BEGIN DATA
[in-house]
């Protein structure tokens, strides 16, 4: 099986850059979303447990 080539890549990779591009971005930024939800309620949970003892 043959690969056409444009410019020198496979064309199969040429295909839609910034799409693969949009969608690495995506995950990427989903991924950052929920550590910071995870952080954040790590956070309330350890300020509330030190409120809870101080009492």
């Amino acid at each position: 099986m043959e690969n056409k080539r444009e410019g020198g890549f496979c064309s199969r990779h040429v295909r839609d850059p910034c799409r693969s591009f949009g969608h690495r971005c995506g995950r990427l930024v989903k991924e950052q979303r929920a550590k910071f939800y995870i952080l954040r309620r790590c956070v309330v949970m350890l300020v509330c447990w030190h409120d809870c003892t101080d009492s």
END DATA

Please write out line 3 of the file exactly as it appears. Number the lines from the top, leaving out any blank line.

């Amino acid at each position: 099986m043959e690969n056409k080539r444009e410019g020198g890549f496979c064309s199969r990779h040429v295909r839609d850059p910034c799409r693969s591009f949009g969608h690495r971005c995506g995950r990427l930024v989903k991924e950052q979303r929920a550590k910071f939800y995870i952080l954040r309620r790590c956070v309330v949970m350890l300020v509330c447990w030190h409120d809870c003892t101080d009492s």